on the subject of “see how far we’ve come when things feel oppressive” – every time my mom comes in (from out of state) she raves about how much we’ve done and how much better the house looks than the last time. it is unfailingly awesome, because it always seems to feel like you’re getting nothing done when things come together tiny piece by tiny piece and you’re busy focusing on the stuff that *isn’t* done.

    i highly recommend a positive, occasional visitor to make you see the “larger view”.

  3. I hear you.
    We recently found a list with jobs to do around the house from a year ago. We made some progress, but did not accomplish everything. Oh well, we will probably move within a year…

  4. You have impeccable timing! Husband and I are moving from a terrible, two bedroom apartment we share with my brother to a wonderful two bedroom. Same-ish amount of rooms, but the differences are big and since it’ll just be us two, we need to assess our needs and then act!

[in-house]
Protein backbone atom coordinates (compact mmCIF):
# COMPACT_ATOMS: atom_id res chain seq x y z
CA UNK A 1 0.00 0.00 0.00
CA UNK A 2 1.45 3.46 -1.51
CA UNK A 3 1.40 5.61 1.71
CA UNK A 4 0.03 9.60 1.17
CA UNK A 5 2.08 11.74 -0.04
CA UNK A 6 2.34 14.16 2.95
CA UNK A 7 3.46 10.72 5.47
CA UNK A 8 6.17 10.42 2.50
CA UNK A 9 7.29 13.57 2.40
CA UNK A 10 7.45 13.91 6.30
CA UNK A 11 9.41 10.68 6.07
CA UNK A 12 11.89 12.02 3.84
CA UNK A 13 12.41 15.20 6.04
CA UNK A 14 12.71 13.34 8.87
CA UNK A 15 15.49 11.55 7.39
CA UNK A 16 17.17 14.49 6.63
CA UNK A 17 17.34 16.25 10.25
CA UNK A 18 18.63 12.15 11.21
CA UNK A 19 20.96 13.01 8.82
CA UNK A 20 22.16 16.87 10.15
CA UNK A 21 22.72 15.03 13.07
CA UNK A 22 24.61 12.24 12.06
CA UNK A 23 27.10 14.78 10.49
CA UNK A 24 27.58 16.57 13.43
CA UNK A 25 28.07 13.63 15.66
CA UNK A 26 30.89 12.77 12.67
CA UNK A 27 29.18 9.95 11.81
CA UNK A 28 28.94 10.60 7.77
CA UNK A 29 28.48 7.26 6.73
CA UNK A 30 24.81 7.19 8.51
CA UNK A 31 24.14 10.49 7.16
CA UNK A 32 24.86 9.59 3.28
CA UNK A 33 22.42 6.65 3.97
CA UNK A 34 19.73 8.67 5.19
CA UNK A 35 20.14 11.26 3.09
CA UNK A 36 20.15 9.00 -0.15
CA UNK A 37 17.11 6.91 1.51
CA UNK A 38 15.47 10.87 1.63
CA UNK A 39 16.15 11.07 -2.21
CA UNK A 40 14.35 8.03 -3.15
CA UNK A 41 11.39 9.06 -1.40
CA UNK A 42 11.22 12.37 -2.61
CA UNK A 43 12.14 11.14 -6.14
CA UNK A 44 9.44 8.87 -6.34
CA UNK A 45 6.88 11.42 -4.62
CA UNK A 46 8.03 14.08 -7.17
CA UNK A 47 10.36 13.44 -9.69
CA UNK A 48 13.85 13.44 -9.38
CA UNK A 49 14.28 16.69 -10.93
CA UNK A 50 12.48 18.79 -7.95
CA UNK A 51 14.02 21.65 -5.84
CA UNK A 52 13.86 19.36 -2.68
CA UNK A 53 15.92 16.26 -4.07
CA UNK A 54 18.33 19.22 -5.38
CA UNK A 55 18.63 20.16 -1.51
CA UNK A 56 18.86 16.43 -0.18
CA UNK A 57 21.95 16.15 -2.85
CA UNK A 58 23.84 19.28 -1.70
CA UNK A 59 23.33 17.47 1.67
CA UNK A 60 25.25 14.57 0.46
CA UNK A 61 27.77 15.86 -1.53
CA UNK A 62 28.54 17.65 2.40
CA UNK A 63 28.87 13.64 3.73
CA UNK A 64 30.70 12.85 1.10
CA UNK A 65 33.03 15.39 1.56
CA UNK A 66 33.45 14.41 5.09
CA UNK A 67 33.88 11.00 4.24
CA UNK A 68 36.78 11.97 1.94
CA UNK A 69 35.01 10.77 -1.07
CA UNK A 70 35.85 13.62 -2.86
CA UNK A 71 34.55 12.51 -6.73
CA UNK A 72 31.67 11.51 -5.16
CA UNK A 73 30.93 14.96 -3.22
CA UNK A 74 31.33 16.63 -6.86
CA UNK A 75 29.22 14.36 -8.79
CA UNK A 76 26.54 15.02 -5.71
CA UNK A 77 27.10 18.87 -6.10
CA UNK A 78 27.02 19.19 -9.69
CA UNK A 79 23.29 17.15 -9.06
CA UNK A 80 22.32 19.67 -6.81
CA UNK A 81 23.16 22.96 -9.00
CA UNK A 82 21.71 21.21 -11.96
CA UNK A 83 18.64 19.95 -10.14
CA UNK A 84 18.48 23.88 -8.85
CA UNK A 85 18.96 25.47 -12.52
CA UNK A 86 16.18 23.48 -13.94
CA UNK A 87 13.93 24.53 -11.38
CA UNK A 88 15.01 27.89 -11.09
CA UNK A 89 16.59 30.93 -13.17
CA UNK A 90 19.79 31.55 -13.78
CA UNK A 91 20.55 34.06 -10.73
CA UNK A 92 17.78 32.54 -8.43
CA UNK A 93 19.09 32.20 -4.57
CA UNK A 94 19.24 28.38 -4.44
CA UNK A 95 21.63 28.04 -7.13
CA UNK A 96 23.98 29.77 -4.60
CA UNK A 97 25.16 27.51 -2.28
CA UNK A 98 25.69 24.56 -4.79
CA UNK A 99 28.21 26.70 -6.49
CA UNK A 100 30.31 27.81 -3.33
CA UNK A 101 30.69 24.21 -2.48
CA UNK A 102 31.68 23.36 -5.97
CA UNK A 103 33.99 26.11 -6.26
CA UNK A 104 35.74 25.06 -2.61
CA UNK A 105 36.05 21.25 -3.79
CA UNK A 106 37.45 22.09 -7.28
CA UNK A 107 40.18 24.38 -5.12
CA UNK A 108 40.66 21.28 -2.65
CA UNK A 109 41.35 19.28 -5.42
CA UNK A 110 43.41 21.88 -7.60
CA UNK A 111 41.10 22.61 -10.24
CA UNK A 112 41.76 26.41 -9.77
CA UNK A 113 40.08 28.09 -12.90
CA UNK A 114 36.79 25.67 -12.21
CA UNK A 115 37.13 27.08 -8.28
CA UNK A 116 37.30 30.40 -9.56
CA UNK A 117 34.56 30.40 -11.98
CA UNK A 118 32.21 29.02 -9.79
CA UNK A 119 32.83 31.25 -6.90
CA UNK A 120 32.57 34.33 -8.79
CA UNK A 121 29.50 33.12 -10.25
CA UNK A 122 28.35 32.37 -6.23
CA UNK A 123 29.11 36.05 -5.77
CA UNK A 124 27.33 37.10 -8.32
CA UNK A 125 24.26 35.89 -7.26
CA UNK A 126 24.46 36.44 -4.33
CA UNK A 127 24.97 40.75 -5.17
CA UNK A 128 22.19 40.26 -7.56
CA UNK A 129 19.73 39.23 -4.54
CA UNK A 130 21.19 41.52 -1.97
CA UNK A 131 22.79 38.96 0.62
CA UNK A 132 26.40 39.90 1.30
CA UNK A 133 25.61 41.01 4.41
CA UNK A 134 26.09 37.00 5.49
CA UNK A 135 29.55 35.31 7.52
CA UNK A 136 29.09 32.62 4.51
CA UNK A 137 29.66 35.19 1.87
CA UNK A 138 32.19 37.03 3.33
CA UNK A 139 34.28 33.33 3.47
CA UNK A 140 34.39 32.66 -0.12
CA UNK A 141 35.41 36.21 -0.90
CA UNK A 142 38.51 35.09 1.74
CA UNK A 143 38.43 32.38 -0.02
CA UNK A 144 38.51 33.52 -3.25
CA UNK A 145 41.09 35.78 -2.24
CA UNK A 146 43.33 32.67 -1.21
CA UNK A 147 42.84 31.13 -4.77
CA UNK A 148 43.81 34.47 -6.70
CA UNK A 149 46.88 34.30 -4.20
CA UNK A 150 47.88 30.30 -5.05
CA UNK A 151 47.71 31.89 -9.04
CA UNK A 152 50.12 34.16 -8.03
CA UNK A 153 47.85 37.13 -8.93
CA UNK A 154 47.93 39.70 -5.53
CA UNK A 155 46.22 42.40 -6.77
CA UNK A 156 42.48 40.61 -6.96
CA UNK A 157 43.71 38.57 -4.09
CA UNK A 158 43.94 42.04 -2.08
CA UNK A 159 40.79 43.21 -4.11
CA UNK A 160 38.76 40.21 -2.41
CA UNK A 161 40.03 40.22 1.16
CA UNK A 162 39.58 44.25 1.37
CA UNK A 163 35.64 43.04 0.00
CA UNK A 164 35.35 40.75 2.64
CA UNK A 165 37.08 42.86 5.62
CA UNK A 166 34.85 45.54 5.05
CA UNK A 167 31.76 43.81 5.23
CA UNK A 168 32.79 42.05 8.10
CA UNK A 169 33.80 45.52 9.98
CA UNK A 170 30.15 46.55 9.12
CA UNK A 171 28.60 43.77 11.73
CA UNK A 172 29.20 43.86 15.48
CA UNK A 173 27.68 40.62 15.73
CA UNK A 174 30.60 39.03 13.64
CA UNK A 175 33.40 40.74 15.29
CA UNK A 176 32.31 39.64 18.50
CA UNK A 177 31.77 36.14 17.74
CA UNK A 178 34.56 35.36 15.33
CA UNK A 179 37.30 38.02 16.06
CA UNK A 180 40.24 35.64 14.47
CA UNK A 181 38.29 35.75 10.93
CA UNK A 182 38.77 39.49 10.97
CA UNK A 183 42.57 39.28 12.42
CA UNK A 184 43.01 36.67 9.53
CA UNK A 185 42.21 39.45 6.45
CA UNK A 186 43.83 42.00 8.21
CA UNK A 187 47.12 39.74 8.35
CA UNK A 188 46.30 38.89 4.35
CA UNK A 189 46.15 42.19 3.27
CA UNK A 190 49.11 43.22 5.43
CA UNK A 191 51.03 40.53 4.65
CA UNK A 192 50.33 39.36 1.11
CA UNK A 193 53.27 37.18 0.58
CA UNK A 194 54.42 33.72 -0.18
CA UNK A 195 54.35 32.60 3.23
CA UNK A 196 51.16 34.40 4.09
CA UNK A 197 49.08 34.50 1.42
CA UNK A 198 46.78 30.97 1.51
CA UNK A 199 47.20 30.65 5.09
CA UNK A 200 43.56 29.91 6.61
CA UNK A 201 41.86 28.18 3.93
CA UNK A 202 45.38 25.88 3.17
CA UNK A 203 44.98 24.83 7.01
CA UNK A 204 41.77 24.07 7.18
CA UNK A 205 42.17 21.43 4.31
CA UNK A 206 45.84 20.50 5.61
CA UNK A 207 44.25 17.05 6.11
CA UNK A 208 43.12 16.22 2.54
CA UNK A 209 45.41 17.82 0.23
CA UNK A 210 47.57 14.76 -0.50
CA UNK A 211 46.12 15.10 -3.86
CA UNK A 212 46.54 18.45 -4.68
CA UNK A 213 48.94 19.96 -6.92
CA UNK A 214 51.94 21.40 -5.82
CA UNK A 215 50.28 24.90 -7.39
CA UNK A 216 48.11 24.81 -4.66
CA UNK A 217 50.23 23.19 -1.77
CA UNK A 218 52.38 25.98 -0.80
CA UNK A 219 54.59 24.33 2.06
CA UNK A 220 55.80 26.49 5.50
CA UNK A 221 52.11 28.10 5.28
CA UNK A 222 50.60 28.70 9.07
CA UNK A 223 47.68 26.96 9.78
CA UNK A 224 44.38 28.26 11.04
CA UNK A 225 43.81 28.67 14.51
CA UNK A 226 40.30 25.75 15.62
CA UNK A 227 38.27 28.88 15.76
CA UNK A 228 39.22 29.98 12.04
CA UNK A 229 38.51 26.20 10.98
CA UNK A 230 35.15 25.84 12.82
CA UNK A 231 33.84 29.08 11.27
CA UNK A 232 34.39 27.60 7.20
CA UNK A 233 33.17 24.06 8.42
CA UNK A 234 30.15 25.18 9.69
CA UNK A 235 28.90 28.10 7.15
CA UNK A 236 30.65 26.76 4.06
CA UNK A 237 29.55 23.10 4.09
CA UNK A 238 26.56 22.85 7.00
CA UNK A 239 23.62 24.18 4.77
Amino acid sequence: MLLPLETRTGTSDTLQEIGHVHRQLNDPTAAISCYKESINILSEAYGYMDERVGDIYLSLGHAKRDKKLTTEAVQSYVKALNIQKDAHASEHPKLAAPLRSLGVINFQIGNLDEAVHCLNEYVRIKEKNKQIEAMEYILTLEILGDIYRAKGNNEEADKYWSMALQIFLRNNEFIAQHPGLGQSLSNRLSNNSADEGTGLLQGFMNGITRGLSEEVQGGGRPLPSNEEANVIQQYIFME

5. We’ll be moving to our new house in less than a month now – after living for 4 years in a tiny apartment (about 400 square feet). Our house will have about 1000 more! We DO need most of the space, since we’ve been longing for seperate offices for all these years, but there are a couple of rooms intended for future children, and we need to find them a different duty until then to keep them from getting clutter magnets.

    One we already know – it will be our library, where we’ll display all out awesome books we both use for work. The other spare room will probably be out guest room.

    In any case, what’s been really useful for me to figure out where we want to put the furniture we already have, and what every room should look like in the end, is Google SketchUp. I have a 3D Model for every level of our house, totally on scale. Then I just have to measure the furniture and put it in, and I can move it around and see what it feels like, without having to lift any heavy stuff at all! It’s really awesome.

    So, I recommend doing that, probably best BEFORE moving.
    I think if you already have and idea of what you want every room to be, it’s much less likely that you’ll just leave all the clutter there. Or so I hope. XD

  6. I love your home worksheet! I am creating a list of “Things to Buy Someday Instead of Pizza or Makeup”, which is just stuff like… a dish drainer. Some sort of stand-alone closet thing. Some wall-mount hooks.